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San Jose Evicts Homeless from Dangerous 'Hobbit Caves'

On Thursday the City of San Jose began its controversial clearance of the Jungle, which was thought to be the largest homeless encampment in the US—and was certainly large enough to have its own label on Google Maps. The 68-acre site, located alongside Story Road and Coyote Creek not far from 280, had roughly 300 residents, according to Mother Jones (NBC Bay Area puts the number closer to 200). In the process of clearing out the camp's makeshift dwellings, which included tents and lean-tos, crews discovered a handful of underground dwellings they dubbed "Hobbit caves."

As of this morning, two or three had been found, though more could be scattered throughout the encampment. NBC describes the structures as "sub-Earth one-, two- and three-bedroom 'homes,'" with mattresses, books, and other possessions left inside after residents were ordered to leave. "They're really, really dangerous," San Jose housing department project manager Ray Bramson told NBC. "They can cave in at any moment. And they can flood really easily from the inside from the rising creek."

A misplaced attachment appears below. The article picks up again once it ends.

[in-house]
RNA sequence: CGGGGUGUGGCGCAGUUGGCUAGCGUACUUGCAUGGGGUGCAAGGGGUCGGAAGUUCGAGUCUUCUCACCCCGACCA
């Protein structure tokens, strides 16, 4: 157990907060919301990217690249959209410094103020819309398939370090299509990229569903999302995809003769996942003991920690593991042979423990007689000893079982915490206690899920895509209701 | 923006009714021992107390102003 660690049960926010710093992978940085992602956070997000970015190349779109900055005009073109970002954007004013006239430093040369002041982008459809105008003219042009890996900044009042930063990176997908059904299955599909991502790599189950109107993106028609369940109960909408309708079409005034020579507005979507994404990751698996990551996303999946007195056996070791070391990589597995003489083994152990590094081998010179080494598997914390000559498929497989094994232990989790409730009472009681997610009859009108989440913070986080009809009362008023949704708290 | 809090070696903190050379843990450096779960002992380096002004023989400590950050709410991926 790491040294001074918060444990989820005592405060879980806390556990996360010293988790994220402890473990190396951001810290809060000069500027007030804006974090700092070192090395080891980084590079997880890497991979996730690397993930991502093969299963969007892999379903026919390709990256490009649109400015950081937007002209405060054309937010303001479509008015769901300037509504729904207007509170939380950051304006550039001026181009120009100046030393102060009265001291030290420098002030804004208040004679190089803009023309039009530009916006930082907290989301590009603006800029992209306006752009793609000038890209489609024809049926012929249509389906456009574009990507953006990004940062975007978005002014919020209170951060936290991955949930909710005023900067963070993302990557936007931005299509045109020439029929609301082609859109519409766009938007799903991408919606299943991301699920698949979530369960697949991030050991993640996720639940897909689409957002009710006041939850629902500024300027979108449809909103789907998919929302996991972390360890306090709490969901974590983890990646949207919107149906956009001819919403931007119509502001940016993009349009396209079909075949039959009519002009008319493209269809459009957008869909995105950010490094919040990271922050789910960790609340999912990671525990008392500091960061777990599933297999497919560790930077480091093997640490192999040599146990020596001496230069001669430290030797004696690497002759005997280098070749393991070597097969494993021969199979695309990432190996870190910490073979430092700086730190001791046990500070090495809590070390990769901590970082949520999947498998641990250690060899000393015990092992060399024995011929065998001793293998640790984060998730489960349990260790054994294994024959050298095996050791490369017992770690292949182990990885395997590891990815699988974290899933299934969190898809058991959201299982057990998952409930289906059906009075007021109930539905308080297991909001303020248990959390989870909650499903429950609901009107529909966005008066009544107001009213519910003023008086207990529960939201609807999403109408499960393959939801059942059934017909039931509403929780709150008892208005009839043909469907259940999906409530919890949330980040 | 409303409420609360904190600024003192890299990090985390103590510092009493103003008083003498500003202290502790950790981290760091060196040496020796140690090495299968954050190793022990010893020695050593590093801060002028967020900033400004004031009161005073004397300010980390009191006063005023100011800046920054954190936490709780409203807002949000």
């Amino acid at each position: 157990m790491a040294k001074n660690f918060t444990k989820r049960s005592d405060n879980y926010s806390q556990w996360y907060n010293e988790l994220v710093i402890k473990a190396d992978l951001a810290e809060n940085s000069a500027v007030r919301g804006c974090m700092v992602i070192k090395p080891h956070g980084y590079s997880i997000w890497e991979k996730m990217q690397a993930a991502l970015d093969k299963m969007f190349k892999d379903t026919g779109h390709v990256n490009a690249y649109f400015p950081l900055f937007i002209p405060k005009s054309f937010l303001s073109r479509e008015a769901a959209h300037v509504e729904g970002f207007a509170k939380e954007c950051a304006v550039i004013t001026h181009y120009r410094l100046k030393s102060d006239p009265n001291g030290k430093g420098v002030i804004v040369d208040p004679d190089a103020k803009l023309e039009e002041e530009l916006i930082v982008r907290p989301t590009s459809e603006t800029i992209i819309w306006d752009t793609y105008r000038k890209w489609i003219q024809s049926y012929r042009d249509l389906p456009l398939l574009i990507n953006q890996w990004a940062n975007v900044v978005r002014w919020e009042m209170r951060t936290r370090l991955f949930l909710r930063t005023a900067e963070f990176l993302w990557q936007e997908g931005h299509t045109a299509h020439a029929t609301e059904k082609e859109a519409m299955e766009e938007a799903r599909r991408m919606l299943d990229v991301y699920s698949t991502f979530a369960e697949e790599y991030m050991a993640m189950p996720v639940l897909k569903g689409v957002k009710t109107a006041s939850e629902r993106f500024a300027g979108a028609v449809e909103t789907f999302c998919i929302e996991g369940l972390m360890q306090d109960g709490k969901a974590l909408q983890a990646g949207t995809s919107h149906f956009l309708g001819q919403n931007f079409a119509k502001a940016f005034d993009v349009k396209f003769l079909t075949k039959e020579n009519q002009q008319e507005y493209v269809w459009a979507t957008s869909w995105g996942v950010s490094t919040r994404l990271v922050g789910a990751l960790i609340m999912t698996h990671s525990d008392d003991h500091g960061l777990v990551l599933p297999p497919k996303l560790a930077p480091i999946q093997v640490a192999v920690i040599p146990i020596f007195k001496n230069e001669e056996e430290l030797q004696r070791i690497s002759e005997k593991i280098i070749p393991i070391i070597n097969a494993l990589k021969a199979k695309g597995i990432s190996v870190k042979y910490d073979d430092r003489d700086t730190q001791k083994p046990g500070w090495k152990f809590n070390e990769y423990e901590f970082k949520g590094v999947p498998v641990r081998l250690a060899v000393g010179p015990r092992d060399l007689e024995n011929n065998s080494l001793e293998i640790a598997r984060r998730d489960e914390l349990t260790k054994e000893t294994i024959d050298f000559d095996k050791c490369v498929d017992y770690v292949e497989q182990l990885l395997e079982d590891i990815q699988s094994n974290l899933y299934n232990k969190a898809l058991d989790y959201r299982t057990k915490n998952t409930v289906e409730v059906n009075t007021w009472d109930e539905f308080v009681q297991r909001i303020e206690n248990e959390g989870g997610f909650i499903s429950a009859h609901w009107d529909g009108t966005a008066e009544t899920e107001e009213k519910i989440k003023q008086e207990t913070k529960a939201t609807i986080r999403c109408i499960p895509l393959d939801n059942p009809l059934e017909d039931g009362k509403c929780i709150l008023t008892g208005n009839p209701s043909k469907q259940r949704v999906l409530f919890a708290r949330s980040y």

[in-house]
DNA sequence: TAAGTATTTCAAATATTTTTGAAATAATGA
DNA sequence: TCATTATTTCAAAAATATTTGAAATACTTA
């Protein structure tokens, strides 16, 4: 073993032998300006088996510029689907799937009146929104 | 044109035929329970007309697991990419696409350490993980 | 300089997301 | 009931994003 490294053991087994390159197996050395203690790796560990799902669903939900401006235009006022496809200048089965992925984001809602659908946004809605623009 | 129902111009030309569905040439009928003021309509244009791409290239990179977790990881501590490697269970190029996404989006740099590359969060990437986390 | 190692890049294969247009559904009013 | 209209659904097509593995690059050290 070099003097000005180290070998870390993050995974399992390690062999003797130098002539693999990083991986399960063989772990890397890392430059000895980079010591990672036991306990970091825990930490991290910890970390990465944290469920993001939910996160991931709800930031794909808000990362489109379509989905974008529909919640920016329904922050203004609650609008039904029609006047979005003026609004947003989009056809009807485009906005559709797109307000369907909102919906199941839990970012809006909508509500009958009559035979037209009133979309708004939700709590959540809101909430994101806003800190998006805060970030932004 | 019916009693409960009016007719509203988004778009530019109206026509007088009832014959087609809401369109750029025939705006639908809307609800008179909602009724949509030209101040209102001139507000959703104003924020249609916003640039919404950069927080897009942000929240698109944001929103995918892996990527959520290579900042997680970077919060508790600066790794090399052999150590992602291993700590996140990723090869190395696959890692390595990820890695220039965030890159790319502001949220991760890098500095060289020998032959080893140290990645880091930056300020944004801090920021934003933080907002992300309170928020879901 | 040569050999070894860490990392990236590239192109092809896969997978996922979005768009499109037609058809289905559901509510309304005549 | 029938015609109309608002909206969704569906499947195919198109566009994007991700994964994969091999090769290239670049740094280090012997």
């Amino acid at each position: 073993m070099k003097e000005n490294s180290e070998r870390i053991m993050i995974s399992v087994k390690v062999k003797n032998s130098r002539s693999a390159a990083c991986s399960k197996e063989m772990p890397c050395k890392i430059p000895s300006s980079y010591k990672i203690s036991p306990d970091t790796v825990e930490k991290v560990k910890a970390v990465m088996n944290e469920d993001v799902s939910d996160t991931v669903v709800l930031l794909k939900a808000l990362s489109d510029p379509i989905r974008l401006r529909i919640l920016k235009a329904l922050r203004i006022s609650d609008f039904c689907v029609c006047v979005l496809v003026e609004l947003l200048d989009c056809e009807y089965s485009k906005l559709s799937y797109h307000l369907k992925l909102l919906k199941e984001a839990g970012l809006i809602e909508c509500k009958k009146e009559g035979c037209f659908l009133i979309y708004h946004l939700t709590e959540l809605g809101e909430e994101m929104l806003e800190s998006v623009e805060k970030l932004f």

After voting in July 2013 to close the Jungle over "environmental and safety concerns," the San Jose city council set aside $4 million to give 200 homeless people access to a case worker and housing for two years. The help comes in the form of housing vouchers, though, as Mother Jones recently noted, Silicon Valley's very tight rental market puts homeless prospective tenants, even those with steady jobs, at a disadvantage compared with others who have perfect credit and rental histories.

· Evicted from the Jungle [Curbed SF]
· "Hobbit Caves" Found in "The Jungle" Homeless Encampment [NBC Bay Area]
· Hanging Out With the Tech Have-Nots at a Silicon Valley Shantytown [Mother Jones]

Story Road & Senter Road, San Jose, CA